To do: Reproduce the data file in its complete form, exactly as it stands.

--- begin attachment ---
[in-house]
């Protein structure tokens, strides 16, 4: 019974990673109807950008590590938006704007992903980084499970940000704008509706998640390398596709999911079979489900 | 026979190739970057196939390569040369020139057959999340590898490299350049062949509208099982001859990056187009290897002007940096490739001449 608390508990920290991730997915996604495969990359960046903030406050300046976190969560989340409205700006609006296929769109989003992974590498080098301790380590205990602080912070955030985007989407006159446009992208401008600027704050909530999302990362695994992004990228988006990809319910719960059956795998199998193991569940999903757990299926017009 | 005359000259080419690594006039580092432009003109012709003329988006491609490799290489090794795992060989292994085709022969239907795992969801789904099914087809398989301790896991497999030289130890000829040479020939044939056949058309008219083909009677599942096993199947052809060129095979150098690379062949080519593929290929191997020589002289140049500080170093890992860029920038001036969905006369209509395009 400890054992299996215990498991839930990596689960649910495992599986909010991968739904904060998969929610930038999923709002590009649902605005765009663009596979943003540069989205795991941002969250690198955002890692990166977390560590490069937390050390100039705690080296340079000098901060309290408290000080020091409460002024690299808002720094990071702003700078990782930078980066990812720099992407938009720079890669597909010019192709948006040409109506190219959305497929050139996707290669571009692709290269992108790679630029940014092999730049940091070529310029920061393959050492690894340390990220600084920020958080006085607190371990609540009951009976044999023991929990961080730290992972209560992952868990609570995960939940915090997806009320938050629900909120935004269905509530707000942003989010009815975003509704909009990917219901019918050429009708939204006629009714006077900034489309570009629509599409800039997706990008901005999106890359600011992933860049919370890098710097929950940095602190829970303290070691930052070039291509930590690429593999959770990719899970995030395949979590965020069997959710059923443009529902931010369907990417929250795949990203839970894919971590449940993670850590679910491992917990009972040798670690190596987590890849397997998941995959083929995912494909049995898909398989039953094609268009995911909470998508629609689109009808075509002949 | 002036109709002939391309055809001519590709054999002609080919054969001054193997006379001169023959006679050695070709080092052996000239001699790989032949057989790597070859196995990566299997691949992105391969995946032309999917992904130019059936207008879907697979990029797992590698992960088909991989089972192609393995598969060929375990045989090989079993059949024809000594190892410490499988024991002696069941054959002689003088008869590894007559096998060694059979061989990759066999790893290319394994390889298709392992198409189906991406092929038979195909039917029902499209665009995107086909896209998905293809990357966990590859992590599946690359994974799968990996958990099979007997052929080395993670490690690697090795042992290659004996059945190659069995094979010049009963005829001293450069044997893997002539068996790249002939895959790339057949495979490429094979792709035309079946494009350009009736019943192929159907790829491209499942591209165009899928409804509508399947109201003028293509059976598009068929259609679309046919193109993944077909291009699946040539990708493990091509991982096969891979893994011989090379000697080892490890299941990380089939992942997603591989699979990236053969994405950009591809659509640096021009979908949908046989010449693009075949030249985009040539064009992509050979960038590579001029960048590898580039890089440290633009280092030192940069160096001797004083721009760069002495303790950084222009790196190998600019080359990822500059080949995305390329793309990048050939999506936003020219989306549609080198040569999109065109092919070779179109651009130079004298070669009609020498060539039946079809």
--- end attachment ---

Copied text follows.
[in-house]
């Protein structure tokens, strides 16, 4: 019974990673109807950008590590938006704007992903980084499970940000704008509706998640390398596709999911079979489900 | 026979190739970057196939390569040369020139057959999340590898490299350049062949509208099982001859990056187009290897002007940096490739001449 608390508990920290991730997915996604495969990359960046903030406050300046976190969560989340409205700006609006296929769109989003992974590498080098301790380590205990602080912070955030985007989407006159446009992208401008600027704050909530999302990362695994992004990228988006990809319910719960059956795998199998193991569940999903757990299926017009 | 005359000259080419690594006039580092432009003109012709003329988006491609490799290489090794795992060989292994085709022969239907795992969801789904099914087809398989301790896991497999030289130890000829040479020939044939056949058309008219083909009677599942096993199947052809060129095979150098690379062949080519593929290929191997020589002289140049500080170093890992860029920038001036969905006369209509395009 400890054992299996215990498991839930990596689960649910495992599986909010991968739904904060998969929610930038999923709002590009649902605005765009663009596979943003540069989205795991941002969250690198955002890692990166977390560590490069937390050390100039705690080296340079000098901060309290408290000080020091409460002024690299808002720094990071702003700078990782930078980066990812720099992407938009720079890669597909010019192709948006040409109506190219959305497929050139996707290669571009692709290269992108790679630029940014092999730049940091070529310029920061393959050492690894340390990220600084920020958080006085607190371990609540009951009976044999023991929990961080730290992972209560992952868990609570995960939940915090997806009320938050629900909120935004269905509530707000942003989010009815975003509704909009990917219901019918050429009708939204006629009714006077900034489309570009629509599409800039997706990008901005999106890359600011992933860049919370890098710097929950940095602190829970303290070691930052070039291509930590690429593999959770990719899970995030395949979590965020069997959710059923443009529902931010369907990417929250795949990203839970894919971590449940993670850590679910491992917990009972040798670690190596987590890849397997998941995959083929995912494909049995898909398989039953094609268009995911909470998508629609689109009808075509002949 | 002036109709002939391309055809001519590709054999002609080919054969001054193997006379001169023959006679050695070709080092052996000239001699790989032949057989790597070859196995990566299997691949992105391969995946032309999917992904130019059936207008879907697979990029797992590698992960088909991989089972192609393995598969060929375990045989090989079993059949024809000594190892410490499988024991002696069941054959002689003088008869590894007559096998060694059979061989990759066999790893290319394994390889298709392992198409189906991406092929038979195909039917029902499209665009995107086909896209998905293809990357966990590859992590599946690359994974799968990996958990099979007997052929080395993670490690690697090795042992290659004996059945190659069995094979010049009963005829001293450069044997893997002539068996790249002939895959790339057949495979490429094979792709035309079946494009350009009736019943192929159907790829491209499942591209165009899928409804509508399947109201003028293509059976598009068929259609679309046919193109993944077909291009699946040539990708493990091509991982096969891979893994011989090379000697080892490890299941990380089939992942997603591989699979990236053969994405950009591809659509640096021009979908949908046989010449693009075949030249985009040539064009992509050979960038590579001029960048590898580039890089440290633009280092030192940069160096001797004083721009760069002495303790950084222009790196190998600019080359990822500059080949995305390329793309990048050939999506936003020219989306549609080198040569999109065109092919070779179109651009130079004298070669009609020498060539039946079809």